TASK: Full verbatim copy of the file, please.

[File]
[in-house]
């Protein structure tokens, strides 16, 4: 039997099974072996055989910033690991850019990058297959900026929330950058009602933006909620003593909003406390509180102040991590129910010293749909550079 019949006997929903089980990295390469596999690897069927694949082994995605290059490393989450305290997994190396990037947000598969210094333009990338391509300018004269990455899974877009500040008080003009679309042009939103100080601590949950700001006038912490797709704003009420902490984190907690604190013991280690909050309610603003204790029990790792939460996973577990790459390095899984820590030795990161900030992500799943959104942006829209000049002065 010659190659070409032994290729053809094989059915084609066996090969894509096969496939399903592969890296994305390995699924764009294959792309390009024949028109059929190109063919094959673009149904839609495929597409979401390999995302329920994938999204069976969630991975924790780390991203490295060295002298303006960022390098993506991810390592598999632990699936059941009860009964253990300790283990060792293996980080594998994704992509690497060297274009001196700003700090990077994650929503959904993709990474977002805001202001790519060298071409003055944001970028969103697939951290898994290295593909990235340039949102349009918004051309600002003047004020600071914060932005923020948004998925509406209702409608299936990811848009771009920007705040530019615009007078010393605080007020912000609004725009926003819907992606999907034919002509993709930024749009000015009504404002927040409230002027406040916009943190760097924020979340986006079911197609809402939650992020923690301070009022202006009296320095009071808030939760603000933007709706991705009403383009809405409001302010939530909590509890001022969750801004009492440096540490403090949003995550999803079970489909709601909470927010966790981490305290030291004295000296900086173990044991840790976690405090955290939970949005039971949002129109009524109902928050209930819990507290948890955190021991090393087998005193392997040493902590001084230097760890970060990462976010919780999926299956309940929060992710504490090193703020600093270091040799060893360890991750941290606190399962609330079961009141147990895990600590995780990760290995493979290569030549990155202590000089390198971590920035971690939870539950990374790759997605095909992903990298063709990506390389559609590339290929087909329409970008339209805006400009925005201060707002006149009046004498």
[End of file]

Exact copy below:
[in-house]
């Protein structure tokens, strides 16, 4: 039997099974072996055989910033690991850019990058297959900026929330950058009602933006909620003593909003406390509180102040991590129910010293749909550079 019949006997929903089980990295390469596999690897069927694949082994995605290059490393989450305290997994190396990037947000598969210094333009990338391509300018004269990455899974877009500040008080003009679309042009939103100080601590949950700001006038912490797709704003009420902490984190907690604190013991280690909050309610603003204790029990790792939460996973577990790459390095899984820590030795990161900030992500799943959104942006829209000049002065 010659190659070409032994290729053809094989059915084609066996090969894509096969496939399903592969890296994305390995699924764009294959792309390009024949028109059929190109063919094959673009149904839609495929597409979401390999995302329920994938999204069976969630991975924790780390991203490295060295002298303006960022390098993506991810390592598999632990699936059941009860009964253990300790283990060792293996980080594998994704992509690497060297274009001196700003700090990077994650929503959904993709990474977002805001202001790519060298071409003055944001970028969103697939951290898994290295593909990235340039949102349009918004051309600002003047004020600071914060932005923020948004998925509406209702409608299936990811848009771009920007705040530019615009007078010393605080007020912000609004725009926003819907992606999907034919002509993709930024749009000015009504404002927040409230002027406040916009943190760097924020979340986006079911197609809402939650992020923690301070009022202006009296320095009071808030939760603000933007709706991705009403383009809405409001302010939530909590509890001022969750801004009492440096540490403090949003995550999803079970489909709601909470927010966790981490305290030291004295000296900086173990044991840790976690405090955290939970949005039971949002129109009524109902928050209930819990507290948890955190021991090393087998005193392997040493902590001084230097760890970060990462976010919780999926299956309940929060992710504490090193703020600093270091040799060893360890991750941290606190399962609330079961009141147990895990600590995780990760290995493979290569030549990155202590000089390198971590920035971690939870539950990374790759997605095909992903990298063709990506390389559609590339290929087909329409970008339209805006400009925005201060707002006149009046004498």